Scientists are beginning to better understand how space travel affects the body

Space travel was one of the greatest achievements of the last century. In fact, getting humans into space took so much time, effort, dedication and planning. However, there is still so much to learn.

Recently, scientists have gained more insight into how space travel specifically affects the body at the molecular level, providing some insight into the potential long-term effects it will have on an individual’s health.

According to a recent statement from NASA, scientists are now starting to understand that “a possible driver behind these impacts [is] the powerhouse of the cell, called mitochondria, [which] experiences changes in activity during space flight. “

The statement indicates that this preliminary belief stems from decades of research conducted on the International Space Station and from samples of some 59 astronauts. The findings are based on a broader compendium of research from multiple primary researchers, studies and scientific endeavors that are taking a closer look at how space affects human health.

Afshin Beheshti, who is one of the key scientists, says that “We have found a universal mechanism that explains the types of changes we see in the body in space, and in a place that we did not expect. […] Everything gets kicked out and it all starts with the mitochondria. “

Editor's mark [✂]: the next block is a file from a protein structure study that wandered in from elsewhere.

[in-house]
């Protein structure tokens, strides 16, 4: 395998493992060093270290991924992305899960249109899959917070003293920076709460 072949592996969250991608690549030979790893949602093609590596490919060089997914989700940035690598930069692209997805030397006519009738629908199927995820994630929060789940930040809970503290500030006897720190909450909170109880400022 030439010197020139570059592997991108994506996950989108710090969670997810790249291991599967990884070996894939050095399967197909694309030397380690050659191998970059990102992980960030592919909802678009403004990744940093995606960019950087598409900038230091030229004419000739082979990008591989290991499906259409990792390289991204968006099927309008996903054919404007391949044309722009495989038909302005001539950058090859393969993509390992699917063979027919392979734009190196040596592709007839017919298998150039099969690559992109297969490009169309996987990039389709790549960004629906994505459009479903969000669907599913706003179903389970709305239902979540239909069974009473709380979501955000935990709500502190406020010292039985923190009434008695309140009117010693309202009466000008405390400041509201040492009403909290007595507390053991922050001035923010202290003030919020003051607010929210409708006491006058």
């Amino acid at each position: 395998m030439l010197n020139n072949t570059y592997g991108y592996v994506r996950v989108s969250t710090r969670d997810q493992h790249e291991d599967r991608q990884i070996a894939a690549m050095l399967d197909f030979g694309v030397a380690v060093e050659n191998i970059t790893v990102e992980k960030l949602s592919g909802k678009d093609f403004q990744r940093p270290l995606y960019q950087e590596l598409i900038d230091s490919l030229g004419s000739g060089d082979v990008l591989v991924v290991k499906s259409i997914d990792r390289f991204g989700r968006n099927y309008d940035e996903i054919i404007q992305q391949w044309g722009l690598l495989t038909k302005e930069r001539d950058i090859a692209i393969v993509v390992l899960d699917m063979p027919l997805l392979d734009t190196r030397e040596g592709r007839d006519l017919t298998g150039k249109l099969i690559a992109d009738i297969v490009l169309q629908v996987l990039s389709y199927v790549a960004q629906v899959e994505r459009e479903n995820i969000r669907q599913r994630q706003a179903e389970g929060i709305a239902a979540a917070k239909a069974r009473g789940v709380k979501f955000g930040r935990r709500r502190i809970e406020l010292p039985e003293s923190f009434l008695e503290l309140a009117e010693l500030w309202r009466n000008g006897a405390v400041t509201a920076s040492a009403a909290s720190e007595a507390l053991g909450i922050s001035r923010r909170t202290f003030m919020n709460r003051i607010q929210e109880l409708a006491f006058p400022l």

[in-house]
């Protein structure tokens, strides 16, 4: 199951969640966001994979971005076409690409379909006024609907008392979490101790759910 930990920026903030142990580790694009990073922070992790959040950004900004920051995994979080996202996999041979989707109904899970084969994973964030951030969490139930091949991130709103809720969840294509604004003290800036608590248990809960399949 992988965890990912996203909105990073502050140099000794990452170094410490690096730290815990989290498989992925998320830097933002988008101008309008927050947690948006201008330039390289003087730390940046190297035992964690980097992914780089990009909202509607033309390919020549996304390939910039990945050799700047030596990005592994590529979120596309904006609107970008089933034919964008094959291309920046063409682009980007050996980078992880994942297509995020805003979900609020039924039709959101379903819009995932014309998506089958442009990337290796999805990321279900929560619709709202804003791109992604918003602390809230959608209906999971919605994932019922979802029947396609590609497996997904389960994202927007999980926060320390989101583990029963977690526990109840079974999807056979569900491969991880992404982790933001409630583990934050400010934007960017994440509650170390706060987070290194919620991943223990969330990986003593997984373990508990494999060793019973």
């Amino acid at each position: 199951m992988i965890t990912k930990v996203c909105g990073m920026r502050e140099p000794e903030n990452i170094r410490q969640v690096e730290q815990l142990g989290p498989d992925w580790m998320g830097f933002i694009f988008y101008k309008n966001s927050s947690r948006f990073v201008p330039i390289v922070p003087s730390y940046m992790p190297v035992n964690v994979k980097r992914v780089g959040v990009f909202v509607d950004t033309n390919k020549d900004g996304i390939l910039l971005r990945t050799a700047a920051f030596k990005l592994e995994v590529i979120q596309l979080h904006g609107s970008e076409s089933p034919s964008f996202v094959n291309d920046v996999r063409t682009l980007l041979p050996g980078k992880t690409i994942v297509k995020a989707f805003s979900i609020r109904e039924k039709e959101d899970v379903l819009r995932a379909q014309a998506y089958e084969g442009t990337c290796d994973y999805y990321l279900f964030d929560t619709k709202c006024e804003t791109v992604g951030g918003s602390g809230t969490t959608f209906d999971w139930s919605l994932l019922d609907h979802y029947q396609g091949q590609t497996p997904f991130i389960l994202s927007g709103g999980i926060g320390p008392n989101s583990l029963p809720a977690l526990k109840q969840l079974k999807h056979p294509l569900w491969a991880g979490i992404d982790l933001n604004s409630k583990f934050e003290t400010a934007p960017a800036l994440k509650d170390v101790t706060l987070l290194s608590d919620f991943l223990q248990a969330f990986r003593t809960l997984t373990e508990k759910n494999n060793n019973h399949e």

Beheshti goes on to state that “When we started comparing the tissues of mice that had flown on separate space missions, we noticed that mitochondrial dysfunction kept appearing. […] Whether we were looking at eye or liver problems, the same pathways linked to the mitochondria were the source of the problem. “

The press release also indicates that “NASA human data confirmed this hypothesis. The changes identified in astronaut Scott Kelly’s immune system during his year in space starting in 2015 can also be explained by the observed changes in the activity of his mitochondria. Blood and urine samples from dozens of other astronauts showed further evidence that, in various cell types, being in space led to altered mitochondrial activity. “

Evagelia C. Laiakis, PhD, Associate Professor of Oncology at Georgetown, said that “Although we have all studied different tissues, we have all come to the same conclusion: that mitochondrial function has been negatively affected by space travel.”

Regardless, mitochondrial dysfunction-related disease is a broad area of ​​study, which has a certain level of understanding in physiological and pathological contexts. So, Beheshti says that perhaps “We can look at the countermeasures and drugs we already use to tackle mitochondrial disorders on Earth to see how they might work in space, for starters.”

Indeed, this crucial finding reiterates that more research is needed in this area to continue examining the short- and long-term health effects of space travel on humans. Only then can humanity truly unlock and explore the full potential that space has to offer.


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